3. Well done Amanda!! It sounds soooo difficult and I don't care what anyone says!! Really well done! She's beautiful :)

    Sxxx

    ReplyDelete
  4. Thanks for the good cry this morning Amanda. I absolutely love it and am so happy she is here. She is absolutely perfect.

    ReplyDelete
  5. Beautifully written! Sorry about the popping sound. And the bathroom. Ouch. The bathroom is a bad, bad place for a while.
    But the baby makes it all worth it.

    ReplyDelete
  6. Oh those dimples!! Poor Jordan... While I wouldn't tell anyone not to read up on childbirth or nursing, sometimes there just isn't anything to prepare you for what it is really like! My first and last labors were very similar to this, stuck at 9 cms and then forever pushing. Luckily the memory fades and I had other labors without time to really think about it. Cause there's something about not knowing what it's like...and then there is something about knowing exactly what it's like...if you know what I mean!

    Congrats again. I hope everything is going well at home!

    ReplyDelete
  7. Reason #392 why I want to adopt... Just kidding. I actually have a heart for adoption, BUT I've talked to my fiancé about it and he's not as on board with with idea as me. SO... I now read birth stories to prepare myself because I have about 3 years to either change his mind or psyche myself up as best as possible. O_o

    Anyway, the ending was absolutely beautiful. I love how you were so open and honest about everything, but that fact that you admitted that it wasn't exactly "love at first sight" was great because it's real and I think women need to say so if that's what happens to them. I have no doubt that there are women out there who've struggled with the fear that they're bad mothers because they didn't feel that intense love right away, but let's be real. It's hard to feel anything but relief when you're so exhausted...

    Thank you so much for sharing. R and her dimples are adorable! :)

    ReplyDelete
  8. You're a warrior, Mama! Reading that sounds so horrible, but several people have said that about my birth story and I feel like it wasn't that bad comparatively. You really do forget the pain of it!

    Hope you're enjoying this time with Baby Bum :)

    ReplyDelete
  9. WOW! So exciting to read this and congrats on birthing with no epidural!!!! I can't wait to experience all this, I will be 38 weeks on Monday so hopefully things will start happening for me soon! Crossing my fingers and praying hard....
    your little one is SO CUTE, and that dimple, love it!

    ReplyDelete
  10. I loved reading this. I can relate to so much of your story. Eyes closed? I honestly don't think I opened my eyes more than 20 total minutes (never consecutively) the 8 hours I was in active labor. And forgetting the pain? The day I delivered I was not afraid to tell everyone that it was the hardest thing I've ever experienced and wouldn't wish it on my worst enemy, and yet 2 weeks later, I was sure it couldnn't have been that bad and I could do it again. Oh but that sweet relief of their little body on your chest, and seeing glimpses of mommy and daddy in their little features & personality. All worth it. Congratulations on your beautiful baby girl!

    ReplyDelete
  11. Thank you so much for sharing R's birth story. I loved hearing your honest viewpoint of the whole experience. And, along with everyone else, I was tearing up at the end! Lovely story!! Beautiful family!! And...regarding Jordan getting faint...my brother (also named Jordan) straight up fainted..like fall to the ground with your full weight fainted...when he was doing a rotation in the labor and delivery ward during his time in nursing school. He woke up on a gurney in the ER super confused! We always wondered if the mom-to-be noticed...I can only imagine the distraction it caused since he is no feather weight!! Miraculously, he made it through the birth of his two little ones with no issue! Glad your Jordan knew to steady himself so that he didn't miss too much! :)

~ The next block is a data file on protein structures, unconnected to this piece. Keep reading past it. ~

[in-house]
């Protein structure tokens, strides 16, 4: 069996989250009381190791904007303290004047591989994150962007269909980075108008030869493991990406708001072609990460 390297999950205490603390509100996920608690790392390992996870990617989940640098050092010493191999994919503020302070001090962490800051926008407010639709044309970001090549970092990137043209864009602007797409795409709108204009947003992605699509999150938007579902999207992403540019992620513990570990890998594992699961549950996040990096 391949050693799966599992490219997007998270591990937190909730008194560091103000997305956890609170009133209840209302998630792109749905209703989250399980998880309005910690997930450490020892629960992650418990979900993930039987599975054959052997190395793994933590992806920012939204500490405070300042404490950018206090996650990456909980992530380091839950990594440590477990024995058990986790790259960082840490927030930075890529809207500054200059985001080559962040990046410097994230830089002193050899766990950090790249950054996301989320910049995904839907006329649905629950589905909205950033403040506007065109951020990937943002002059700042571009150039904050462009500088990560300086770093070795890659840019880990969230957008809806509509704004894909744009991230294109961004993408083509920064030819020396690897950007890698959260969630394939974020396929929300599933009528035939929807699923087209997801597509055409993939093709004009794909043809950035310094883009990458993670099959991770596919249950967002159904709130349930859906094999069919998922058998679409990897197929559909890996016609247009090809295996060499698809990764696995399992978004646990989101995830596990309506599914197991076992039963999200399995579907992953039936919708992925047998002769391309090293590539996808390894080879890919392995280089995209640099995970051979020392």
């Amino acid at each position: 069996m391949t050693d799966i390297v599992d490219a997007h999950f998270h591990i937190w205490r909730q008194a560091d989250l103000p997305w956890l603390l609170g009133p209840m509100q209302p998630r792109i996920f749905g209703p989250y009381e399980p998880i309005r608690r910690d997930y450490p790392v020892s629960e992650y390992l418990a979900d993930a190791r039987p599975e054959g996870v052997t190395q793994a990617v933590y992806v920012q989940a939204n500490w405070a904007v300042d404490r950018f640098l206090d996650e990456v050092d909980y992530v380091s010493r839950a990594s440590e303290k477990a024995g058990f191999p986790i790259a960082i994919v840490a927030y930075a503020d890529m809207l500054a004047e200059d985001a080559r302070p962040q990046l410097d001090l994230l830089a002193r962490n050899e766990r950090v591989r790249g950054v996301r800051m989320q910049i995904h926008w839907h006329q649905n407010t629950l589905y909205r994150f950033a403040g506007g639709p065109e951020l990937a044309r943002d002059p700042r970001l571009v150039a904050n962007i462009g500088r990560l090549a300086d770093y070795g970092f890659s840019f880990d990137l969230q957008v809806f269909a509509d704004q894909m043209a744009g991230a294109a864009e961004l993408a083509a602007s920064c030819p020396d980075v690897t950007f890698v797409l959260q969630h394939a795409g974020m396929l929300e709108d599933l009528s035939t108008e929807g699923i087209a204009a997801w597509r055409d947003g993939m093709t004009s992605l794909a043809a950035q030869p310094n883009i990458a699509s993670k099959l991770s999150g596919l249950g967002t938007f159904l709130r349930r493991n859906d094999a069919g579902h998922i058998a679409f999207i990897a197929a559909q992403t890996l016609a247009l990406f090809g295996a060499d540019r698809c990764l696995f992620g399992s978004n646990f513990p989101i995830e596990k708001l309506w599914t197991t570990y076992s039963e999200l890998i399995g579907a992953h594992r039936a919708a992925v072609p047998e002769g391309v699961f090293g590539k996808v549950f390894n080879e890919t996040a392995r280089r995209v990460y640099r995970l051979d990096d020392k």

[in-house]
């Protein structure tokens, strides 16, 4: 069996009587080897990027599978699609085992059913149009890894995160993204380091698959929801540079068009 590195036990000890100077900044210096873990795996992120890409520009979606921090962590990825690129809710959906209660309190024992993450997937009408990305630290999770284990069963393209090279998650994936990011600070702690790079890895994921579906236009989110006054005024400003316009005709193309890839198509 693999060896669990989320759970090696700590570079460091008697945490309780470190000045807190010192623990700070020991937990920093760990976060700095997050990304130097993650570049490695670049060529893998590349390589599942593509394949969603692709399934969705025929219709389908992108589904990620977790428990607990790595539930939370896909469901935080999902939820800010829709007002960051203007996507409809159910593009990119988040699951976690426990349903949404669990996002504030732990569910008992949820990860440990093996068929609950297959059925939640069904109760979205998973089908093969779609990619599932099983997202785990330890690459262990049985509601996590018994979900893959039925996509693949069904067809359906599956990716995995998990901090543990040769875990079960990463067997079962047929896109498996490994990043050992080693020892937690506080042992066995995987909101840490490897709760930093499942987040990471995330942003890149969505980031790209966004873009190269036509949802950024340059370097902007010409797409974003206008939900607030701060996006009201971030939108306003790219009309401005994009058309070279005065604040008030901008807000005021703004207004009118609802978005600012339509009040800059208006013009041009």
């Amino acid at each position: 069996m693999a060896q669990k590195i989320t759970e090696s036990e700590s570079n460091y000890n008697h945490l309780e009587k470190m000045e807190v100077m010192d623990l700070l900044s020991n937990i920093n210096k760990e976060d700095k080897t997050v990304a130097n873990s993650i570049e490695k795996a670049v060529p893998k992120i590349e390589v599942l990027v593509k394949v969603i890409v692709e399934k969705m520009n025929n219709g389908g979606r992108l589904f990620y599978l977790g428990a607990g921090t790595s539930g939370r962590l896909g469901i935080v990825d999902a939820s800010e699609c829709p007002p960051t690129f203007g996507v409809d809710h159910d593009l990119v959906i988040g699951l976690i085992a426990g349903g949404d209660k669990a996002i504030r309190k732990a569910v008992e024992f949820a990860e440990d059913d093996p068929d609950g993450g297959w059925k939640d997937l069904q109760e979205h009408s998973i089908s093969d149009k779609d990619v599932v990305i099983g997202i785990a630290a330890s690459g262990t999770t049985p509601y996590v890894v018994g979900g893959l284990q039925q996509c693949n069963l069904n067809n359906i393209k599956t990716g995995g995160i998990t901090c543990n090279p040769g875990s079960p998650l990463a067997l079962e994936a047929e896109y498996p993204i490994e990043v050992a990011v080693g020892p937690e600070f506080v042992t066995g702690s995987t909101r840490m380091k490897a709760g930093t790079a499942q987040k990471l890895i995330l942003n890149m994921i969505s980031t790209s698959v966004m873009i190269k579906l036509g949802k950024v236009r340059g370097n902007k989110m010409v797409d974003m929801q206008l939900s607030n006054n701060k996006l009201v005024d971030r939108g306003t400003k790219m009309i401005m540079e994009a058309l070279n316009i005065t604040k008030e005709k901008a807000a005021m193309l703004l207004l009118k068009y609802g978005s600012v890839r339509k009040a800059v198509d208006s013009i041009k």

ReplyDelete
  12. Seriously, welling up over here. She's absolutely beautiful and I can't get over the dimple. It's so sweet how Jordan was affected by all of it! I would probably pass out, too...Congratulations again! Can't wait to watch her grow via your blog! :)

    ReplyDelete
  13. So beautiful, thank you for sharing! Totally tearing up at my work desk this morning lol.

    ReplyDelete
  14. So I know you said that you wanted to feel the child coming out, feel empowered, etc. Would you do it again? Do you think the pain was worth it? Just curious. i always wonder if I'd be the crunchy, competitive momma or the one that's like, GIMME THE DRUGS!

    ReplyDelete
  15. Aww! She is just too cute for words. It is such a relief once they are out and you are done with labor. Although I will say that it was worth it, I definitely do not want to repeat it. This is my feeling 4 years later, so I doubt it will change! For me anyway. Obviously lots of people feel much differently. Good job mama!

    ReplyDelete
  16. well this post didn't make me cry AT ALL.
    seriously. this sounds terrifying and amazing. and painful. i had no idea about the pushing, so thanks for explaining.

    ReplyDelete
  17. You are incredible! Absolutely adorable lil baby! Thanks for sharing your story!

    ReplyDelete
  18. I'm sitting here trying to hold the tears back because I'm always an ugly crier. What a beautiful little girl you have and you and Jordan did an incredible job bringing her into this world. <3 Congrats again, friend.

    ReplyDelete
  19. "OH OKAY NEVER MIND."

    I should not have read this post at work because I went from trying to stifle my laughter (read choke-snorting because that's what happens when I try to stop the sound) to crying to laughing again in my cubicle. Wonderful post.

    And you, lady! So strong and incredible! And little R is so precious! Congratulations!

    ReplyDelete
  20. Oh my word! I'm seriously crying over here!!!! You're awesome! She's precious! And birth stories are my favorite!!!

    ReplyDelete
  21. Super mom! WOW!!! Thankful Jesus wipes away all of our trauma and like you said the memory is slowly going away. Whew! You did it! Seriously. Amazing, I can't even imagine. Beautiful post and I love that sweet dimple of hers xoxo